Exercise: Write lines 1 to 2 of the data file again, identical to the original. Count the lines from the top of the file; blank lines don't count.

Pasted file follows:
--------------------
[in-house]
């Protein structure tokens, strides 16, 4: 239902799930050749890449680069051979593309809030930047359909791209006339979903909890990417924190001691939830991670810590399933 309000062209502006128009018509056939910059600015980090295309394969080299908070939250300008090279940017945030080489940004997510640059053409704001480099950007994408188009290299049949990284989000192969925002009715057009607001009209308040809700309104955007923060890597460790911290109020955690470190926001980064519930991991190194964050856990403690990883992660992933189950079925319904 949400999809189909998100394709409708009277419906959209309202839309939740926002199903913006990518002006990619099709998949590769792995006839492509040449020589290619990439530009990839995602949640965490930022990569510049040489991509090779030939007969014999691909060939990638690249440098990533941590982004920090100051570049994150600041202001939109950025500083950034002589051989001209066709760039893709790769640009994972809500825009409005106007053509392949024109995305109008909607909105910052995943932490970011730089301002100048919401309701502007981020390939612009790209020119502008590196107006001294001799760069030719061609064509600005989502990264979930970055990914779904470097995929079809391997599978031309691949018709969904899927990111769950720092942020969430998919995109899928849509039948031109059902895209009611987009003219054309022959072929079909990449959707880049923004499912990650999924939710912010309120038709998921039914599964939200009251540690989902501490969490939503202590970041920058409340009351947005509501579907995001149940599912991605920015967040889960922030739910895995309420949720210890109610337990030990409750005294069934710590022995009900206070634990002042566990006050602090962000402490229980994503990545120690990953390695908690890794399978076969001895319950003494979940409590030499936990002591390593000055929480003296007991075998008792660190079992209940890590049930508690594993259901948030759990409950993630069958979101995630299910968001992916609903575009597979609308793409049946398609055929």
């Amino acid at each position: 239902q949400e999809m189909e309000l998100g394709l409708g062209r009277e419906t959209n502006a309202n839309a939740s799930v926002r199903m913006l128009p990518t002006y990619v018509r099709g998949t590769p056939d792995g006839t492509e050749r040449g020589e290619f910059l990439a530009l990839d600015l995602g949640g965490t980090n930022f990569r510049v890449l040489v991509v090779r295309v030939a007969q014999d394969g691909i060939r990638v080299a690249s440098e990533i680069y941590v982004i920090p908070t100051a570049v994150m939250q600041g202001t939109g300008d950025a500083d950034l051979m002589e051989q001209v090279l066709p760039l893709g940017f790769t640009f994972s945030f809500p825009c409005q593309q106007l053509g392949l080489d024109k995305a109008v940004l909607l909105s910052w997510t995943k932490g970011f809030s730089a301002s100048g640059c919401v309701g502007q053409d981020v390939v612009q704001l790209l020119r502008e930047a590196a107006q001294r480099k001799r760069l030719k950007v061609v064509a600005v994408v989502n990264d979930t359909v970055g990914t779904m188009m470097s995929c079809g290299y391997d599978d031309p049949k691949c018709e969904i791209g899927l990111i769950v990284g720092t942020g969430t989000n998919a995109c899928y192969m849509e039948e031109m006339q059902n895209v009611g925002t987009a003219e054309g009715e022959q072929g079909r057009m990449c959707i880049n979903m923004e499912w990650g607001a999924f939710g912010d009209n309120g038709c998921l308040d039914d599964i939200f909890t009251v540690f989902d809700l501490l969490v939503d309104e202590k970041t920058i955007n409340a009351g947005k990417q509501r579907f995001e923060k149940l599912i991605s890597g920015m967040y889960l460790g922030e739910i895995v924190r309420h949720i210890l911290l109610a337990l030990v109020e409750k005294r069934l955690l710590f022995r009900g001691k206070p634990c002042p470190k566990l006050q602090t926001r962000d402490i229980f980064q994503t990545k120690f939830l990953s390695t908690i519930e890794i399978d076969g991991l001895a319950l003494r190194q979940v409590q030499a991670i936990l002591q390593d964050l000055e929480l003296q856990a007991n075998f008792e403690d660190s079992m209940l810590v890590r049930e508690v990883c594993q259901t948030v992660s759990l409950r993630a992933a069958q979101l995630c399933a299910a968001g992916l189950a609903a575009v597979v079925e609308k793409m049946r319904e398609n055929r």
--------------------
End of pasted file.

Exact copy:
[in-house]
């Protein structure tokens, strides 16, 4: 239902799930050749890449680069051979593309809030930047359909791209006339979903909890990417924190001691939830991670810590399933 309000062209502006128009018509056939910059600015980090295309394969080299908070939250300008090279940017945030080489940004997510640059053409704001480099950007994408188009290299049949990284989000192969925002009715057009607001009209308040809700309104955007923060890597460790911290109020955690470190926001980064519930991991190194964050856990403690990883992660992933189950079925319904 949400999809189909998100394709409708009277419906959209309202839309939740926002199903913006990518002006990619099709998949590769792995006839492509040449020589290619990439530009990839995602949640965490930022990569510049040489991509090779030939007969014999691909060939990638690249440098990533941590982004920090100051570049994150600041202001939109950025500083950034002589051989001209066709760039893709790769640009994972809500825009409005106007053509392949024109995305109008909607909105910052995943932490970011730089301002100048919401309701502007981020390939612009790209020119502008590196107006001294001799760069030719061609064509600005989502990264979930970055990914779904470097995929079809391997599978031309691949018709969904899927990111769950720092942020969430998919995109899928849509039948031109059902895209009611987009003219054309022959072929079909990449959707880049923004499912990650999924939710912010309120038709998921039914599964939200009251540690989902501490969490939503202590970041920058409340009351947005509501579907995001149940599912991605920015967040889960922030739910895995309420949720210890109610337990030990409750005294069934710590022995009900206070634990002042566990006050602090962000402490229980994503990545120690990953390695908690890794399978076969001895319950003494979940409590030499936990002591390593000055929480003296007991075998008792660190079992209940890590049930508690594993259901948030759990409950993630069958979101995630299910968001992916609903575009597979609308793409049946398609055929």